Wouldn’t it be great if building a new application were as easy as performing some drag and drop operations within your web browser? This article will demonstrate how we can achieve exactly that for applications hosted on Google Cloud Platform (GCP) with Node-RED, a popular open-source development and execution platform that lets you build a wide range of solutions using a visual programming style, while still leveraging GCP services.
Through Node-RED, you create a program (called a flow) using supplied building blocks (called nodes). Within the browser, Node-RED presents a canvas area alongside a palette of available nodes. You then drag and drop nodes from the palette onto the canvas and link those nodes together by drawing connecting wires. The flow describes the desired logic to be performed by specifying the steps and their execution order, and can then be deployed to the Node-RED execution engine.
One of the key features that has made Node-RED successful is its ability to be easily extended with additional custom nodes. Whenever a new API or technology becomes available, it can be encapsulated as a new Node-RED node and added to the list of available nodes found in the palette. From the palette, it can then be added into a flow for use in exactly the same way that the base supplied nodes are used. These additional nodes can then be published by their authors as contributions to the Node-RED community and made available for use in other projects. There is a searchable and indexed catalog of contributed Node-RED nodes.
A node hides how it internally operates and exposes a clean consumable interface allowing the new function to be used faster.
Now, let’s take a look at how to run Node-RED on GCP and use it with GCP services.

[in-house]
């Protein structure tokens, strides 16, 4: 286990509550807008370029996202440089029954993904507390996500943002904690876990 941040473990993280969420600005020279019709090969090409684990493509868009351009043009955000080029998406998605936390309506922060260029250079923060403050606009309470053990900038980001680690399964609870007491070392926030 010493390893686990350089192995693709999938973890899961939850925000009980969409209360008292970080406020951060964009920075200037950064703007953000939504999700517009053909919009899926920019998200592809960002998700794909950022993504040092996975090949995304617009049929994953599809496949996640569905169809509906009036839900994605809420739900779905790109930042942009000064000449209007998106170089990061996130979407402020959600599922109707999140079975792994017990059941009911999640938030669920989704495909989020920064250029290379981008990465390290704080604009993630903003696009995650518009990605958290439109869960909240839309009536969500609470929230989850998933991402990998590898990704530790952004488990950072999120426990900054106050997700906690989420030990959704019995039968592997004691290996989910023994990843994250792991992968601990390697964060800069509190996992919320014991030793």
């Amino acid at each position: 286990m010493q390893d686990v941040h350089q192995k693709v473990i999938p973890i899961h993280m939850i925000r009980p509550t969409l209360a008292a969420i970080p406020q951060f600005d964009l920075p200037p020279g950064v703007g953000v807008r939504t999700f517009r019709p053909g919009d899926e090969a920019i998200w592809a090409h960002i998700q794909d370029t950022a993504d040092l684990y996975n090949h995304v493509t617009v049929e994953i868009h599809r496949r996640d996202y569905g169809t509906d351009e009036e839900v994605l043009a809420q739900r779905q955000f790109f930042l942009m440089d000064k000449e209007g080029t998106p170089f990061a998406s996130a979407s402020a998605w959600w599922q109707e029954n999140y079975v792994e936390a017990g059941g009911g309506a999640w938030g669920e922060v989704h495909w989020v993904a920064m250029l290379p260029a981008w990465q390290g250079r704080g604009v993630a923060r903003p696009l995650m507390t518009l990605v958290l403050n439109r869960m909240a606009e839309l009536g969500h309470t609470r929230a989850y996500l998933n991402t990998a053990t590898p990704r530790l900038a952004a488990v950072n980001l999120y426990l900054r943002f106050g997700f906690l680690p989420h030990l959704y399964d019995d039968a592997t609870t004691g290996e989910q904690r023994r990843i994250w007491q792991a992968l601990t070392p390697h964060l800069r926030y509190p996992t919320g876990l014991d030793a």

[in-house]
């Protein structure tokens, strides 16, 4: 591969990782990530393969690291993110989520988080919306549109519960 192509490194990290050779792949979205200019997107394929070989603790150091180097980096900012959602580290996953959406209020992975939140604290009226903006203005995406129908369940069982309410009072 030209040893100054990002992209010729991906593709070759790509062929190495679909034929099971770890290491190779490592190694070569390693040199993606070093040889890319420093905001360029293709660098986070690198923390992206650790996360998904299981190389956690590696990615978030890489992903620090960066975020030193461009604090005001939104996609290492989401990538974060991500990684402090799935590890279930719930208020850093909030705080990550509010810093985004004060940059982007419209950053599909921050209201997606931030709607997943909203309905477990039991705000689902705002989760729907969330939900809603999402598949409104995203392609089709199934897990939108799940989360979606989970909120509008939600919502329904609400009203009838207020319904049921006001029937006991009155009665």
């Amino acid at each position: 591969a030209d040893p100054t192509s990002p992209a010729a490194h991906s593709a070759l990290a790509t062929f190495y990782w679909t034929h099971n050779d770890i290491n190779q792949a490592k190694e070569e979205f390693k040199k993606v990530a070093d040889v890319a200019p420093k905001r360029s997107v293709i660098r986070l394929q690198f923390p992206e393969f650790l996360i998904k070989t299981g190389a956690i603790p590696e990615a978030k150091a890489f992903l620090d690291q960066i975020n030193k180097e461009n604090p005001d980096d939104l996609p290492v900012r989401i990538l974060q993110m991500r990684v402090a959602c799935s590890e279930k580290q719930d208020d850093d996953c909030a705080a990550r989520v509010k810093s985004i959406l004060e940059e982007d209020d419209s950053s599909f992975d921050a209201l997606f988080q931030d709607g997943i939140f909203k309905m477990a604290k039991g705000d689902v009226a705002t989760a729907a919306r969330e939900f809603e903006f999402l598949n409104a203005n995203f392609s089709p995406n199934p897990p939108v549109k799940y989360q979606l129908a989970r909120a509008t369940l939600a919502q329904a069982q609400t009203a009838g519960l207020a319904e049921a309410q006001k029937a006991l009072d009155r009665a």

You can use the Node Package Manager (
npm) to install Node-RED on any environment that has a Node.JS runtime. For GCP, this includes Compute Engine, Google Kubernetes Engine (GKE), Cloud Run, Cloud Shell as well as other GCP environments. There’s also a publically available Docker image, which is what we’ll use for this example.
Now, let’s create a Compute Engine instance using the Google Cloud Console and specify the public Node-RED docker image for execution.
Visit the Cloud Console and navigate to Compute Engine. Create a new Compute Engine instance. Check the box labeled “
Deploy a container image to this VM instance“. Enter “
nodered/node-red” for the name of the container image:
You can leave all the other settings as their defaults and proceed to completing the VM creation.
Once the VM has started, Node-RED is running. To work with Node-RED, you must connect to it from a browser. Node-RED listens on port
1880. The default VPC network firewall deliberately restricts incoming requests which means that requests to port
1880 will be denied. The next step will be to allow a connection into our network at the Node-RED port. We strongly discourage you from opening up Node-RED for development for unrestricted access. Instead, define the firewall rule to only allow ingress from the IP address that your browser presents. You can find your own browser address by performing a Google search on “my ip address”.
Connecting to Node-RED
Now that Node-RED is running on GCP, you can connect to it from a browser, by passing the external public IP address of the VM at port
1880. For example:
You can now see the Node-RED development environment within your browser:
Working with GCP nodes
At this point, you have Node-RED running on GCP and can start constructing flows by dragging and dropping nodes from the palette onto the canvas and wiring them together. The nodes that come pre-supplied are merely a starter set—there are many more available that you can install and use in future flows.